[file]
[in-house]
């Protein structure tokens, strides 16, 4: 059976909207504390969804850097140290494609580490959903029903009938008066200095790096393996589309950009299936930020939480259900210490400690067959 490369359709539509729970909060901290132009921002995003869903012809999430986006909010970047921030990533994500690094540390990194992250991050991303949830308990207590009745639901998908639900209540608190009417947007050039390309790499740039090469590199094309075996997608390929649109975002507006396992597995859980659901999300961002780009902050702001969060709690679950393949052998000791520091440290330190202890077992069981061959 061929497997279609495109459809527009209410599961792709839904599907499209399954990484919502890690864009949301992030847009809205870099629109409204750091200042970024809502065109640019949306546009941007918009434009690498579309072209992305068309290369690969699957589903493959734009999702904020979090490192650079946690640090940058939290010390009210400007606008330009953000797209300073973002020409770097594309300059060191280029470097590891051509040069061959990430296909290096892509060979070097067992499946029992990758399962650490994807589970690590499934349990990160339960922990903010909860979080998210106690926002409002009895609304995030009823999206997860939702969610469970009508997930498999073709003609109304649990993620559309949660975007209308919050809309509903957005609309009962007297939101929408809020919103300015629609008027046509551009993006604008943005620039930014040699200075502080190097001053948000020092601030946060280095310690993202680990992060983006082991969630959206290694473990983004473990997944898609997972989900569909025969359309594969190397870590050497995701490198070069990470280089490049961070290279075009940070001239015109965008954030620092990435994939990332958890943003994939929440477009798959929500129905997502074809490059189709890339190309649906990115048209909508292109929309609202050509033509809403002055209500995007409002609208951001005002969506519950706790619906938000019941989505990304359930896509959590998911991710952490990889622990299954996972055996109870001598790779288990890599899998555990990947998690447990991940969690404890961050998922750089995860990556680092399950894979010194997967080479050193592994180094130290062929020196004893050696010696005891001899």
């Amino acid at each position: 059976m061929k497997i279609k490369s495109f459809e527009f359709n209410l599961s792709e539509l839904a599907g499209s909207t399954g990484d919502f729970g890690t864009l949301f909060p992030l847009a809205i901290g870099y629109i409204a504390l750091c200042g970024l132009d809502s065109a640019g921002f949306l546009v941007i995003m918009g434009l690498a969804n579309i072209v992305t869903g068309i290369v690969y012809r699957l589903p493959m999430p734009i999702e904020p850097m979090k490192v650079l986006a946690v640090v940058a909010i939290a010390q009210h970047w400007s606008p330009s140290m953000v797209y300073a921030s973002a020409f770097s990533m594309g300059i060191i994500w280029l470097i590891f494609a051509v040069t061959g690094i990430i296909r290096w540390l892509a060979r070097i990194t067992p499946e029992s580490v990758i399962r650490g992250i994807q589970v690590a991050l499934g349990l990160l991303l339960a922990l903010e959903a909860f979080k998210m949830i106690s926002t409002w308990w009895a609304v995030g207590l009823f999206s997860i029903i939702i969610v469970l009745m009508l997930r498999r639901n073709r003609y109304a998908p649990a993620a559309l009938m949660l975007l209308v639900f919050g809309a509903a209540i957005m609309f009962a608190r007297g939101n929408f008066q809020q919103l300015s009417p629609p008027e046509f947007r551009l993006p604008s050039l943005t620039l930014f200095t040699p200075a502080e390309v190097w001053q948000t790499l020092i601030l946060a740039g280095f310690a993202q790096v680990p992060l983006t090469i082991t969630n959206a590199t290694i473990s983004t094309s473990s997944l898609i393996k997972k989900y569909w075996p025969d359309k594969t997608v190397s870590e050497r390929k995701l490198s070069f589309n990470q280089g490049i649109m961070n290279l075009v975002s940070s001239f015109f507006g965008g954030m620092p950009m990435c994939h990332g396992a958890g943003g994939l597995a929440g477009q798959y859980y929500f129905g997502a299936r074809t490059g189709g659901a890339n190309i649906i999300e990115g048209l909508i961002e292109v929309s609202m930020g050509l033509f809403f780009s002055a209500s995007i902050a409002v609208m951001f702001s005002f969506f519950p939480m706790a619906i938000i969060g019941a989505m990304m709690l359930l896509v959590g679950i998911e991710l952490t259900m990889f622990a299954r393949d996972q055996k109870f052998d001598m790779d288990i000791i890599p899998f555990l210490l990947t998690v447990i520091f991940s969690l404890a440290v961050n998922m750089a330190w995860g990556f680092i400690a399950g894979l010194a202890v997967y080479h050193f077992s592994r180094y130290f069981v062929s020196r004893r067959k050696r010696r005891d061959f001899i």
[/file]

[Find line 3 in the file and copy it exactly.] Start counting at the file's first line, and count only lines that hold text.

């Amino acid at each position: 059976m061929k497997i279609k490369s495109f459809e527009f359709n209410l599961s792709e539509l839904a599907g499209s909207t399954g990484d919502f729970g890690t864009l949301f909060p992030l847009a809205i901290g870099y629109i409204a504390l750091c200042g970024l132009d809502s065109a640019g921002f949306l546009v941007i995003m918009g434009l690498a969804n579309i072209v992305t869903g068309i290369v690969y012809r699957l589903p493959m999430p734009i999702e904020p850097m979090k490192v650079l986006a946690v640090v940058a909010i939290a010390q009210h970047w400007s606008p330009s140290m953000v797209y300073a921030s973002a020409f770097s990533m594309g300059i060191i994500w280029l470097i590891f494609a051509v040069t061959g690094i990430i296909r290096w540390l892509a060979r070097i990194t067992p499946e029992s580490v990758i399962r650490g992250i994807q589970v690590a991050l499934g349990l990160l991303l339960a922990l903010e959903a909860f979080k998210m949830i106690s926002t409002w308990w009895a609304v995030g207590l009823f999206s997860i029903i939702i969610v469970l009745m009508l997930r498999r639901n073709r003609y109304a998908p649990a993620a559309l009938m949660l975007l209308v639900f919050g809309a509903a209540i957005m609309f009962a608190r007297g939101n929408f008066q809020q919103l300015s009417p629609p008027e046509f947007r551009l993006p604008s050039l943005t620039l930014f200095t040699p200075a502080e390309v190097w001053q948000t790499l020092i601030l946060a740039g280095f310690a993202q790096v680990p992060l983006t090469i082991t969630n959206a590199t290694i473990s983004t094309s473990s997944l898609i393996k997972k989900y569909w075996p025969d359309k594969t997608v190397s870590e050497r390929k995701l490198s070069f589309n990470q280089g490049i649109m961070n290279l075009v975002s940070s001239f015109f507006g965008g954030m620092p950009m990435c994939h990332g396992a958890g943003g994939l597995a929440g477009q798959y859980y929500f129905g997502a299936r074809t490059g189709g659901a890339n190309i649906i999300e990115g048209l909508i961002e292109v929309s609202m930020g050509l033509f809403f780009s002055a209500s995007i902050a409002v609208m951001f702001s005002f969506f519950p939480m706790a619906i938000i969060g019941a989505m990304m709690l359930l896509v959590g679950i998911e991710l952490t259900m990889f622990a299954r393949d996972q055996k109870f052998d001598m790779d288990i000791i890599p899998f555990l210490l990947t998690v447990i520091f991940s969690l404890a440290v961050n998922m750089a330190w995860g990556f680092i400690a399950g894979l010194a202890v997967y080479h050193f077992s592994r180094y130290f069981v062929s020196r004893r067959k050696r010696r005891d061959f001899i």